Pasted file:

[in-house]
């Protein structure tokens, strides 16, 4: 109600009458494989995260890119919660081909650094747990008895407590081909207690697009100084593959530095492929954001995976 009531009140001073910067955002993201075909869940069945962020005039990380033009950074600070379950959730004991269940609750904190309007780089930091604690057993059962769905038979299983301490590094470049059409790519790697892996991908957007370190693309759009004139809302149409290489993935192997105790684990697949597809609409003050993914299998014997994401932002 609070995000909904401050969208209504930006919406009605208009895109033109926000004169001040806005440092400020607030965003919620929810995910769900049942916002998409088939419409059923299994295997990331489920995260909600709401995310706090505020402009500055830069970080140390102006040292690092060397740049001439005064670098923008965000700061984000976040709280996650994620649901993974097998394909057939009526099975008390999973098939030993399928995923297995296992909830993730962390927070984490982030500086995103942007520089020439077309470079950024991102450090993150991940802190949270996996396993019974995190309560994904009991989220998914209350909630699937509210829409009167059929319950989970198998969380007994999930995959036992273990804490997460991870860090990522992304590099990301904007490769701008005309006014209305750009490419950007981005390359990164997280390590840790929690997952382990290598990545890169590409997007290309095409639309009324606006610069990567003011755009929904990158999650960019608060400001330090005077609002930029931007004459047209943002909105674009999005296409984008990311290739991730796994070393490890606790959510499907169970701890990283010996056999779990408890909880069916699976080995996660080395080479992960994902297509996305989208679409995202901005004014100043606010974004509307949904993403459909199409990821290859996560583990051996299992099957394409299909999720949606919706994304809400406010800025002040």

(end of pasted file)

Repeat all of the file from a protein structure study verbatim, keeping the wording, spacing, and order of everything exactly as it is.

[in-house]
């Protein structure tokens, strides 16, 4: 109600009458494989995260890119919660081909650094747990008895407590081909207690697009100084593959530095492929954001995976 009531009140001073910067955002993201075909869940069945962020005039990380033009950074600070379950959730004991269940609750904190309007780089930091604690057993059962769905038979299983301490590094470049059409790519790697892996991908957007370190693309759009004139809302149409290489993935192997105790684990697949597809609409003050993914299998014997994401932002 609070995000909904401050969208209504930006919406009605208009895109033109926000004169001040806005440092400020607030965003919620929810995910769900049942916002998409088939419409059923299994295997990331489920995260909600709401995310706090505020402009500055830069970080140390102006040292690092060397740049001439005064670098923008965000700061984000976040709280996650994620649901993974097998394909057939009526099975008390999973098939030993399928995923297995296992909830993730962390927070984490982030500086995103942007520089020439077309470079950024991102450090993150991940802190949270996996396993019974995190309560994904009991989220998914209350909630699937509210829409009167059929319950989970198998969380007994999930995959036992273990804490997460991870860090990522992304590099990301904007490769701008005309006014209305750009490419950007981005390359990164997280390590840790929690997952382990290598990545890169590409997007290309095409639309009324606006610069990567003011755009929904990158999650960019608060400001330090005077609002930029931007004459047209943002909105674009999005296409984008990311290739991730796994070393490890606790959510499907169970701890990283010996056999779990408890909880069916699976080995996660080395080479992960994902297509996305989208679409995202901005004014100043606010974004509307949904993403459909199409990821290859996560583990051996299992099957394409299909999720949606919706994304809400406010800025002040």